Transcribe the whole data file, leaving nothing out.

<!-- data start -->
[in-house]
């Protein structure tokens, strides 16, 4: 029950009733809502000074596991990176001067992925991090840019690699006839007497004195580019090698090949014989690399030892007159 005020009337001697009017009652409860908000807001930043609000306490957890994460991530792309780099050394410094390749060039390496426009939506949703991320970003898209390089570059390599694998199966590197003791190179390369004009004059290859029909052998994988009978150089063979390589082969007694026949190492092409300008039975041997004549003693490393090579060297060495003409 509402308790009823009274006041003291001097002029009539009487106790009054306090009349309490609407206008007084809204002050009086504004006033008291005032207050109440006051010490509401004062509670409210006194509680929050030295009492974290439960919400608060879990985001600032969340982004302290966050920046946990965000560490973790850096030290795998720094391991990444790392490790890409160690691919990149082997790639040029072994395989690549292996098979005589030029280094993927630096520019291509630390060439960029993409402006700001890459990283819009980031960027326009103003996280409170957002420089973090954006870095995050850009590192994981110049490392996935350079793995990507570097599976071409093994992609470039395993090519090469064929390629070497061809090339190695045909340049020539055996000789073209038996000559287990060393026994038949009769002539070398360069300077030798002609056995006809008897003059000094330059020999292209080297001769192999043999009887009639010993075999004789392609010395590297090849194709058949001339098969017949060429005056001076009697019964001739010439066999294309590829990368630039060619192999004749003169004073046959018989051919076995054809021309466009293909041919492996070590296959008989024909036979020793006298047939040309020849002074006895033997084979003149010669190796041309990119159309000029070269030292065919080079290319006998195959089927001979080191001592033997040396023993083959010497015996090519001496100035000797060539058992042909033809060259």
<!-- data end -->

[in-house]
């Protein structure tokens, strides 16, 4: 029950009733809502000074596991990176001067992925991090840019690699006839007497004195580019090698090949014989690399030892007159 005020009337001697009017009652409860908000807001930043609000306490957890994460991530792309780099050394410094390749060039390496426009939506949703991320970003898209390089570059390599694998199966590197003791190179390369004009004059290859029909052998994988009978150089063979390589082969007694026949190492092409300008039975041997004549003693490393090579060297060495003409 509402308790009823009274006041003291001097002029009539009487106790009054306090009349309490609407206008007084809204002050009086504004006033008291005032207050109440006051010490509401004062509670409210006194509680929050030295009492974290439960919400608060879990985001600032969340982004302290966050920046946990965000560490973790850096030290795998720094391991990444790392490790890409160690691919990149082997790639040029072994395989690549292996098979005589030029280094993927630096520019291509630390060439960029993409402006700001890459990283819009980031960027326009103003996280409170957002420089973090954006870095995050850009590192994981110049490392996935350079793995990507570097599976071409093994992609470039395993090519090469064929390629070497061809090339190695045909340049020539055996000789073209038996000559287990060393026994038949009769002539070398360069300077030798002609056995006809008897003059000094330059020999292209080297001769192999043999009887009639010993075999004789392609010395590297090849194709058949001339098969017949060429005056001076009697019964001739010439066999294309590829990368630039060619192999004749003169004073046959018989051919076995054809021309466009293909041919492996070590296959008989024909036979020793006298047939040309020849002074006895033997084979003149010669190796041309990119159309000029070269030292065919080079290319006998195959089927001979080191001592033997040396023993083959010497015996090519001496100035000797060539058992042909033809060259």